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William Edward Walker (1897-1969)

Citation

“William Edward Walker (1897-1969),” Wyndham History, accessed December 14, 2018, http://wyndhamhistory.net.au/items/show/2567.
View Record Detail
Title

William Edward Walker (1897-1969)

Subject

Walker, William Edward

Publisher

Wyndham City Libraries

Date

1915

Contributor

Bill Strong

Format

text

Language

eng

Type

Text

Biographical Text

No.5296  Sapper William Edward Walker

William Edward Walker was born at Port Melbourne on 6 April 1897 to George James Walker (a plasterer from Port Melbourne) * and Robina Elizabeth Davis. They had married in Leichardt New South Wales on 10 August 1893, ** and had four children in Victoria:

  • Ada Beatrice Walker - born 1901 at Port Melbourne. Cert No.13598/1901
  • Vera May Walker - born 1894 at Port Melbourne. Cert No.32167/1894
  • William Edward Walker - born 1897 at Port Melbourne. Cert No.13608/1897
  • Emily Dorothy Walker - born 1900 at Port Melbourne. Cert No.13549/1900

Pre War
The Victorian Electoral Roll for 1909 records that his parents, George and Robina were living at 20 Sydenham Street in Footscray, and that his father was employed as an engine driver.

Prior to enlisting in the A.I.F., William Walker had spent time with the Senior Cadets, in the 65th Infantry Battalion at Footscray.

He also undertook an apprenticeship for five years with Mr Hugh V. McKay at the Sunshine Harvesters factory at Sunshine, Victoria.

War Service
William Edward Walker enlisted in the A.I.F. at Melbourne on 10 July 1915.  After completing initial training at the Broadmeadows camp, he attended the A.I.F. Signal School between 18 October 1915 and 20 November 1915.  At the completion of his training, he was appointed as a Sapper with the 2nd Division Signal Company.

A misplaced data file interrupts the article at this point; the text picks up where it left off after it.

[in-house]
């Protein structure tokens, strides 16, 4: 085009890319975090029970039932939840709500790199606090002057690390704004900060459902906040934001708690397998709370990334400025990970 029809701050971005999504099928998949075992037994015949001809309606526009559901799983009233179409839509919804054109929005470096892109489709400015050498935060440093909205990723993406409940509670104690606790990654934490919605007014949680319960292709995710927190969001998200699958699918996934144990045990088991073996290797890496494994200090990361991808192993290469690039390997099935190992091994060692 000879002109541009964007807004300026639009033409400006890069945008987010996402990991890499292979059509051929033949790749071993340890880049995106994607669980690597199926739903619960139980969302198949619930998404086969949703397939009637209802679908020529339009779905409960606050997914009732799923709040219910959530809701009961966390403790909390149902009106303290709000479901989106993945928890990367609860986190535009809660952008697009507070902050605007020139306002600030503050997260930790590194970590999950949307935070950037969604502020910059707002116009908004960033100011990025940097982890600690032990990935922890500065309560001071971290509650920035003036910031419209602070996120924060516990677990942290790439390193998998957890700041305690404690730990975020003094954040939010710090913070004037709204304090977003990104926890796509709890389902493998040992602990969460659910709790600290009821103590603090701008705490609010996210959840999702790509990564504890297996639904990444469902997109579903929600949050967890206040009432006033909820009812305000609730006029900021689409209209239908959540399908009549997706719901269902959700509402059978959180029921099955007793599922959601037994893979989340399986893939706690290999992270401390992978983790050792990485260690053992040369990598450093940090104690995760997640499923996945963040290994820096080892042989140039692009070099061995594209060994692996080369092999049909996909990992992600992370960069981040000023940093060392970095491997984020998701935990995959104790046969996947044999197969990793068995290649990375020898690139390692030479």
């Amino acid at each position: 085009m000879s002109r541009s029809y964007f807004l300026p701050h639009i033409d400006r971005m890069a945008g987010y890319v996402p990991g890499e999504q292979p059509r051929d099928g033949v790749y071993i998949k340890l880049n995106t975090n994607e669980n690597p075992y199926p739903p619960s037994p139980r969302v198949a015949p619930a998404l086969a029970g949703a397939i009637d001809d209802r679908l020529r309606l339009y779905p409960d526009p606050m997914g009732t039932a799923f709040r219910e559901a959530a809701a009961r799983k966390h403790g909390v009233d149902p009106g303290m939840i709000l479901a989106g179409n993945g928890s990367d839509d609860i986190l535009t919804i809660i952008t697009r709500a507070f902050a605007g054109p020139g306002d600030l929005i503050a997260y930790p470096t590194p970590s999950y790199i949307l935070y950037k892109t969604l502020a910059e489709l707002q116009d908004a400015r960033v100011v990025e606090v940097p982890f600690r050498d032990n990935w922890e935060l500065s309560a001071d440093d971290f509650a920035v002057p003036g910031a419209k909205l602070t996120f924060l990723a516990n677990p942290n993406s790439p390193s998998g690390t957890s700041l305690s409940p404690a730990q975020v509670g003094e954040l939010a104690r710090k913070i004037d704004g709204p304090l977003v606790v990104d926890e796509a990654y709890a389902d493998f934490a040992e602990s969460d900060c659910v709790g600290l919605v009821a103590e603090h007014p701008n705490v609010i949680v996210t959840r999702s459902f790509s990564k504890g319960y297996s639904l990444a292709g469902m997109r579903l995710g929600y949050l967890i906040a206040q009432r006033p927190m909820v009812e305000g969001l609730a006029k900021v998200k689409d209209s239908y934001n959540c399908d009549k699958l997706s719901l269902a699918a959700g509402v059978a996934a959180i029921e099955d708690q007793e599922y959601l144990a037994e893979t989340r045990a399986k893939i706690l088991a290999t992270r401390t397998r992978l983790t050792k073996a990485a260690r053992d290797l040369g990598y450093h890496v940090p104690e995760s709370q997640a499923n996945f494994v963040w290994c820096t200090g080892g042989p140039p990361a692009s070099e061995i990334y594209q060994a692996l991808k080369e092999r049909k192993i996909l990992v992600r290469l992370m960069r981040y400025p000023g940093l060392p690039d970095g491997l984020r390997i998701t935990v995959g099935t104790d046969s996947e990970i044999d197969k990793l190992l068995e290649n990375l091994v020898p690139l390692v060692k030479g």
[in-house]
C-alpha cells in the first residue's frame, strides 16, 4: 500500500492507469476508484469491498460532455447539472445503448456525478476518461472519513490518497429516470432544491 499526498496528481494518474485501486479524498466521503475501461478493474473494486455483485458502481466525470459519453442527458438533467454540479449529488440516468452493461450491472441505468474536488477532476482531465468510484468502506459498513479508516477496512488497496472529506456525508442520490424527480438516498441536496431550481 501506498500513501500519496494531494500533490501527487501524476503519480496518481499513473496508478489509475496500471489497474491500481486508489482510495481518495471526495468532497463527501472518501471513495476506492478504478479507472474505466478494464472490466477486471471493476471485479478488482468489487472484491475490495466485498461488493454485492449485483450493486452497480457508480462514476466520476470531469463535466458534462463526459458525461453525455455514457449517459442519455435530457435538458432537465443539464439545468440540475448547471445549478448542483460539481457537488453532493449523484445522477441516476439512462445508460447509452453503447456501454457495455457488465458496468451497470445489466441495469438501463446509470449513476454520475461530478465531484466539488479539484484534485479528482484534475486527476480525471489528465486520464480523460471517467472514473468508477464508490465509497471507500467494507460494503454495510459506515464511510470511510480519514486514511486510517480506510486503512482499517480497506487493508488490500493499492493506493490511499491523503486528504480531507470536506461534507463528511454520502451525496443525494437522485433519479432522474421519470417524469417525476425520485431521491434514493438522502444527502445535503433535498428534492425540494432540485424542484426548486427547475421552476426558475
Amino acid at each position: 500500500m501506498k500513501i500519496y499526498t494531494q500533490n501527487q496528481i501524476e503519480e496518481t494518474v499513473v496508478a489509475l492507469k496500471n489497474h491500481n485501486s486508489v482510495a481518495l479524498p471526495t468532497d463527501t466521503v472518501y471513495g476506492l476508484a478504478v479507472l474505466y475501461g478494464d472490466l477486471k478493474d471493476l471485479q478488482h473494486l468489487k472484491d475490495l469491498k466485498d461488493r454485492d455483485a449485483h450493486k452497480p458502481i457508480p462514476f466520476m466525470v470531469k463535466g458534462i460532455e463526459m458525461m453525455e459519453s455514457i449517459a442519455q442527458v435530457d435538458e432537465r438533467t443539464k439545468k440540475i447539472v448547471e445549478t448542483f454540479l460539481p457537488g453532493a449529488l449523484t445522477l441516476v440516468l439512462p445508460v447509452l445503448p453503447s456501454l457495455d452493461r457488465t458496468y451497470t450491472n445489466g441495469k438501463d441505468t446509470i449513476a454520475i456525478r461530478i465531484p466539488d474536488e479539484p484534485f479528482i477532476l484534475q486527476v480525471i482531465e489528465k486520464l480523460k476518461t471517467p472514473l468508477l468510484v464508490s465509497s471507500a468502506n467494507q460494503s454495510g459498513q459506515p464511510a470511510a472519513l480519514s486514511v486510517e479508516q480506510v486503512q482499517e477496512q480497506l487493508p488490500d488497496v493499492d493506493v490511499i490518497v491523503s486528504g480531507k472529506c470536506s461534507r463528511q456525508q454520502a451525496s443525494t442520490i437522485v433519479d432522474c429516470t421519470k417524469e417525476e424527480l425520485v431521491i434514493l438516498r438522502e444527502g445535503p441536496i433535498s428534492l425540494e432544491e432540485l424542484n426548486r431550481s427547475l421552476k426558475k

The Brooklyn Progress Association held a farewell function for four volunteers at the local Methodist Church on Saturday 4 September 1915.  Each man was presented with a pocket book and a wallet by the president of the Association. Those honoured at the occasion were:

  • Private G. Brown [to hard to find] (not on Werribee Honour Board)
  • Private Alexander R. Bunting [A.I.F. No.8667] (not on Werribee Honour Board)
  • Private William Walker [A.I.F. No.5296]
  • Private Francis Cowell [A.I.F. No.4999] (not on Werribee Honour Board)
Werribee Shire Banner, 9 September 1915, p.3.

At the young age of 18 years, Sapper William Edward Walker embarked at Melbourne on 5 January 1916, per H.M.A.T. A19, AFRIC, with the 2nd Section of the 13th Reinforcements for the 2nd Divisional Signal Company.

They sailed to Egypt, where they underwent further training, and on 6 March 1916, he embarked at Alexandria per the Thermistocles, and proceeded to join the B.E.F. in France.  After disembarking at Marseilles on 21 March 1916, he was taken on strength with the 2nd Division Signal Company, "in-the-field", in France.

The 2nd Division Signal Company were tasked with providing communications between Headquarters and their subordinate formations.  These were 5th (New South Wales) Brigade, the 6th (Victorian) Brigade, and the 7th Brigade, and the Divisional units of Artillery, Engineers, Pioneers, Machine Gun Battalions and other service units.